Follow us on Twitter to see what developments in public and social policy are interesting our research team. If you found this article interesting, you may also like to read our profile of 12 great STEM apps for primary and secondary pupils.

Implementation science: why using evidence doesn’t guarantee success

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Using evidence in policy making is not a new concept. In recent years it has become commonplace across all areas of policy in the UK, with the introduction of the What Works centres being just one example of this. Policy makers also use evidence to defend the rationale of their initiatives and programmes. But a large evidence base does not necessarily guarantee a successful outcome for a programme or initiative. Without an effective implementation strategy, evidence might as well not exist.

Linking evidence use to implementation within policy is one of the key challenges for policy-makers and those on the frontline of service delivery. Implementation science is an emerging discipline which looks at the nature of implementation, and how it can affect the success of a programme or policy.

Introducing the Hexagon Tool

This tool was developed by the National Implementation Research Network. It outlines six broad factors that should be considered to promote effective implementation of programmes. Designed in a US context for application at state and district levels, many of the ideas about what makes for good implementation are relevant more broadly.

  1. Needs (of service user) – consider how well the programme or practice being implemented might meet identified needs.
  2. Fit – with current and pre-existing initiatives, priorities, structures, support, and local community values and context.
  3. Resource availability – for training, staffing, technology supports, data systems, and administration
  4. Evidence – indicating the outcomes that might be expected if the programme practices are implemented well (assessment criteria)
  5. Readiness for replication – including any expert assistance available, the number of existing replications, examples of best practice for observation, and how well the programme is operationalised.
  6. Capacity to implement – as intended, and to sustain and improve implementation over time
The Hexagon Tool How to cite: Blase, K., Kiser, L. and Van Dyke, M (2013) The Hexagon Tool: Exploring context. Chapel Hill, NC: National Implementation Research Network, FPG Child Development Institute, University of North Carolina.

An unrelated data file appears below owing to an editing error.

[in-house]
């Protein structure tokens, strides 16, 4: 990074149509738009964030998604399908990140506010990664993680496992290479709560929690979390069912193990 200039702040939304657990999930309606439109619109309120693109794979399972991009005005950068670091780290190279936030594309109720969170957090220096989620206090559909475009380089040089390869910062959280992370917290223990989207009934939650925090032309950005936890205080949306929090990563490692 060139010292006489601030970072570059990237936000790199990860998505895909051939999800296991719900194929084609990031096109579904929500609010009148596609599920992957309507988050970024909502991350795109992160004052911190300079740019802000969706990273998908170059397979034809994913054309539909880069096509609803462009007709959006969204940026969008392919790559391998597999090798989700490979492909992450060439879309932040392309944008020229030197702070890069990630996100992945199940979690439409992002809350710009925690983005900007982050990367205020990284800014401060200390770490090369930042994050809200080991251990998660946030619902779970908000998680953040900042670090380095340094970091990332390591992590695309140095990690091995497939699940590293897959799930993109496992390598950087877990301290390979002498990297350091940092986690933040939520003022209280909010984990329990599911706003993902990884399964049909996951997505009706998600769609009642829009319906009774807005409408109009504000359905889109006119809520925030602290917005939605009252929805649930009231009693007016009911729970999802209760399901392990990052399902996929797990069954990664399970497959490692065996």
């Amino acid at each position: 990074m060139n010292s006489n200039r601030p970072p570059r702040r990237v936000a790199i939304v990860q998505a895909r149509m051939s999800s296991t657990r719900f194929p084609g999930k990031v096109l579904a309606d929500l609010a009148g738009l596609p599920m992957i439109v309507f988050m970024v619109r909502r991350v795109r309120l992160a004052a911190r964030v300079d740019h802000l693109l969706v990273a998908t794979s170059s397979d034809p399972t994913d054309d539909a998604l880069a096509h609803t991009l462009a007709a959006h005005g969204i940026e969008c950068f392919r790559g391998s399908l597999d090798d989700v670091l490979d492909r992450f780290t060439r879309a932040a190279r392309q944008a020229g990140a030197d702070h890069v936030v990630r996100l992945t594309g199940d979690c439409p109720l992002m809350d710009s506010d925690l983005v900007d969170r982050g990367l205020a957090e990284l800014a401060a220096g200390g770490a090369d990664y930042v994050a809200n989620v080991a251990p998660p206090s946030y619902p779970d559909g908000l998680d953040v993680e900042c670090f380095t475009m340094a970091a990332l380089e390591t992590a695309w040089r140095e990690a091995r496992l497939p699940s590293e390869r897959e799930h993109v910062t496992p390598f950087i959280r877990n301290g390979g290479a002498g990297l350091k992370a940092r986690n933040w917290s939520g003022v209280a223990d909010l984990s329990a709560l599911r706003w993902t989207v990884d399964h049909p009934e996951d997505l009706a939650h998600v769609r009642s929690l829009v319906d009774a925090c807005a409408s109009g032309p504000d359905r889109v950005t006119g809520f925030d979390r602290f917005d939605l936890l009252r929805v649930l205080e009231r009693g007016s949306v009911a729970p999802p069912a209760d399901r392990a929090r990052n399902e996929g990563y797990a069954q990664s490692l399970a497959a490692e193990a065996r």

The Hexagon Tool
Blase, K., Kiser, L. and Van Dyke, M (2013) The Hexagon Tool: Exploring context. Chapel Hill, NC: National Implementation Research Network, FPG Child Development Institute, University of North Carolina.

In addition to the hexagon, other useful frameworks for implementation exist. Some are more practical and others are more conceptual. These may link to theories underpinning the practice of implementation of programme strategies, or discuss the idea of values within systems.

However, frameworks only provide some of the knowledge and infrastructure for implementation. They do not take account of the skills, abilities, values and existing experience of “implementers”. All of these can have a significant impact on how a programme or strategy is implemented.Solution and business words jigsaw

Systems change and innovation

Implementation science has previously focused on changing the behaviour of individual practitioners. However, unless you change the understanding of the wider structures and systems, and implement whole system change, you won’t achieve practitioner change.

Alignment within systems, both within organisations in a hierarchical sense, but also across systems in order to create coherence across services, is important. Many service users have experience of receiving support simultaneously from a number of different organisations. Implementation scientists stress that it is important to align funding, outcomes, compliance and overall goals of parallel organisations in order to effectively implement programmes. This can be a major challenge.

One reason why this can be so challenging is the difference in values and experiences of the individual front line workers implementing a new programme on the ground. Teachers have a very different understanding, training and set of experiences relating to children than those of social workers, or those who work in youth criminal justice. The inherent and fundamental philosophical beliefs which drive the practice of different professionals will have an impact on how they implement a programme, regardless of how thorough guidelines are.

This, implementation scientists suggest, needs to be taken account of, and steps taken to try and more closely align the thinking of different professionals and agencies (interagency working) in order to effectively, and coherently implement new programmes.

Evidence is contextual

Implementation science raises some interesting points about how to facilitate change and implement new initiatives. It reminds us that no intervention – no matter how much evidence is produced in support of its effectiveness elsewhere – is guaranteed to be a success. It highlights the often overlooked elements to intervention strategies, such as the need to be context aware, and aware of the values of the people who are implementing the changes, and those affected by the changes.

Finally, it highlights the need to encourage wider structural and systems change, rather than just changing the behaviour of individual practitioners. This is the way to ensure lasting, sustainable and successful implementation of evidence-informed policy interventions and programmes.


Read some of our other blogs on evidence use in policy:

We are in danger of repeating the same mistakes if we bemoan low attention to ‘facts’

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Guest blog post, by Paul Cairney